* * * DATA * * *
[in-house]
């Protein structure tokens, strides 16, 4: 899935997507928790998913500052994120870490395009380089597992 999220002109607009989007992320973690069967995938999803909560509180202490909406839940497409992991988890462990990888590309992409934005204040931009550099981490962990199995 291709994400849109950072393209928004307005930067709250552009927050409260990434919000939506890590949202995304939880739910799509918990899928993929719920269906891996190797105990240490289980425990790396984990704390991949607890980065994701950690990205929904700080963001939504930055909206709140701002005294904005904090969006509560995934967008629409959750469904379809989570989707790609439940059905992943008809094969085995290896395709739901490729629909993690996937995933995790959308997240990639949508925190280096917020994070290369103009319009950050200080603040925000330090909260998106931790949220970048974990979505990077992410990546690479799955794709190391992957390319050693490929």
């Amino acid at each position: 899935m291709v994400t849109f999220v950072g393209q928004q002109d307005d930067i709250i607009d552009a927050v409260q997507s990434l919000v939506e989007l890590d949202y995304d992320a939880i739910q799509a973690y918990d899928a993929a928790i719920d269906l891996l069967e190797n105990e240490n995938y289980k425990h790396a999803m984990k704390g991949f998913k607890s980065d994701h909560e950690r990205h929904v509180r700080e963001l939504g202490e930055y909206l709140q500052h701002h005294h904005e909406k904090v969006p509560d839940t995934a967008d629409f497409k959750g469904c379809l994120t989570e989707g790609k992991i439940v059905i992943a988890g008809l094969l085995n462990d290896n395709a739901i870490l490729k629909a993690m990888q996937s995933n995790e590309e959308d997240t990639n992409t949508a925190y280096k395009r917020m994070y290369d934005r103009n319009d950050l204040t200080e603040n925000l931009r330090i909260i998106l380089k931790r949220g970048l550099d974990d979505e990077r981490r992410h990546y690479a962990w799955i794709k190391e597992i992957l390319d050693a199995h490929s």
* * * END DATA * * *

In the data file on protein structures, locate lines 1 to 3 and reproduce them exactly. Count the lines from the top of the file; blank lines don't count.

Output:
[in-house]
């Protein structure tokens, strides 16, 4: 899935997507928790998913500052994120870490395009380089597992 999220002109607009989007992320973690069967995938999803909560509180202490909406839940497409992991988890462990990888590309992409934005204040931009550099981490962990199995 291709994400849109950072393209928004307005930067709250552009927050409260990434919000939506890590949202995304939880739910799509918990899928993929719920269906891996190797105990240490289980425990790396984990704390991949607890980065994701950690990205929904700080963001939504930055909206709140701002005294904005904090969006509560995934967008629409959750469904379809989570989707790609439940059905992943008809094969085995290896395709739901490729629909993690996937995933995790959308997240990639949508925190280096917020994070290369103009319009950050200080603040925000330090909260998106931790949220970048974990979505990077992410990546690479799955794709190391992957390319050693490929």
């Amino acid at each position: 899935m291709v994400t849109f999220v950072g393209q928004q002109d307005d930067i709250i607009d552009a927050v409260q997507s990434l919000v939506e989007l890590d949202y995304d992320a939880i739910q799509a973690y918990d899928a993929a928790i719920d269906l891996l069967e190797n105990e240490n995938y289980k425990h790396a999803m984990k704390g991949f998913k607890s980065d994701h909560e950690r990205h929904v509180r700080e963001l939504g202490e930055y909206l709140q500052h701002h005294h904005e909406k904090v969006p509560d839940t995934a967008d629409f497409k959750g469904c379809l994120t989570e989707g790609k992991i439940v059905i992943a988890g008809l094969l085995n462990d290896n395709a739901i870490l490729k629909a993690m990888q996937s995933n995790e590309e959308d997240t990639n992409t949508a925190y280096k395009r917020m994070y290369d934005r103009n319009d950050l204040t200080e603040n925000l931009r330090i909260i998106l380089k931790r949220g970048l550099d974990d979505e990077r981490r992410h990546y690479a962990w799955i794709k190391e597992i992957l390319d050693a199995h490929s």